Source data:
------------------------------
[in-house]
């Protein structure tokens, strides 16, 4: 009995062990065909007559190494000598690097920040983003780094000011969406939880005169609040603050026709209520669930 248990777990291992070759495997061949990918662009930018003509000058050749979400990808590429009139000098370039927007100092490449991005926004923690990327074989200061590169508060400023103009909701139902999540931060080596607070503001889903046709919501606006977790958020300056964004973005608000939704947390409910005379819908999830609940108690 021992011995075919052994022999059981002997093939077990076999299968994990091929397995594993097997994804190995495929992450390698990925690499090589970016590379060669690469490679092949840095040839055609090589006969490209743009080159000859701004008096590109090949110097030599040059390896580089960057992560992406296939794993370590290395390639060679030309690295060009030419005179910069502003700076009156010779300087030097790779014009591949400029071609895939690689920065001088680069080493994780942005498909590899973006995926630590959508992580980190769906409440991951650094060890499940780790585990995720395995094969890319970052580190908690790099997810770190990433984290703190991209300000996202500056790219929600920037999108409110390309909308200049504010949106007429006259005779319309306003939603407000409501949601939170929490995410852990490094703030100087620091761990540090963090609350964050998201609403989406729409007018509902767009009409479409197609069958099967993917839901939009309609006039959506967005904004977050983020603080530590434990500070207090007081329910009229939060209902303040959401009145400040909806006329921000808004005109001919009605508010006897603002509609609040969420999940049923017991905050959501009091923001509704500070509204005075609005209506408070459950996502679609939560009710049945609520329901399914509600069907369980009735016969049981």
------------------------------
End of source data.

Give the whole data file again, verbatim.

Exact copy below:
[in-house]
């Protein structure tokens, strides 16, 4: 009995062990065909007559190494000598690097920040983003780094000011969406939880005169609040603050026709209520669930 248990777990291992070759495997061949990918662009930018003509000058050749979400990808590429009139000098370039927007100092490449991005926004923690990327074989200061590169508060400023103009909701139902999540931060080596607070503001889903046709919501606006977790958020300056964004973005608000939704947390409910005379819908999830609940108690 021992011995075919052994022999059981002997093939077990076999299968994990091929397995594993097997994804190995495929992450390698990925690499090589970016590379060669690469490679092949840095040839055609090589006969490209743009080159000859701004008096590109090949110097030599040059390896580089960057992560992406296939794993370590290395390639060679030309690295060009030419005179910069502003700076009156010779300087030097790779014009591949400029071609895939690689920065001088680069080493994780942005498909590899973006995926630590959508992580980190769906409440991951650094060890499940780790585990995720395995094969890319970052580190908690790099997810770190990433984290703190991209300000996202500056790219929600920037999108409110390309909308200049504010949106007429006259005779319309306003939603407000409501949601939170929490995410852990490094703030100087620091761990540090963090609350964050998201609403989406729409007018509902767009009409479409197609069958099967993917839901939009309609006039959506967005904004977050983020603080530590434990500070207090007081329910009229939060209902303040959401009145400040909806006329921000808004005109001919009605508010006897603002509609609040969420999940049923017991905050959501009091923001509704500070509204005075609005209506408070459950996502679609939560009710049945609520329901399914509600069907369980009735016969049981």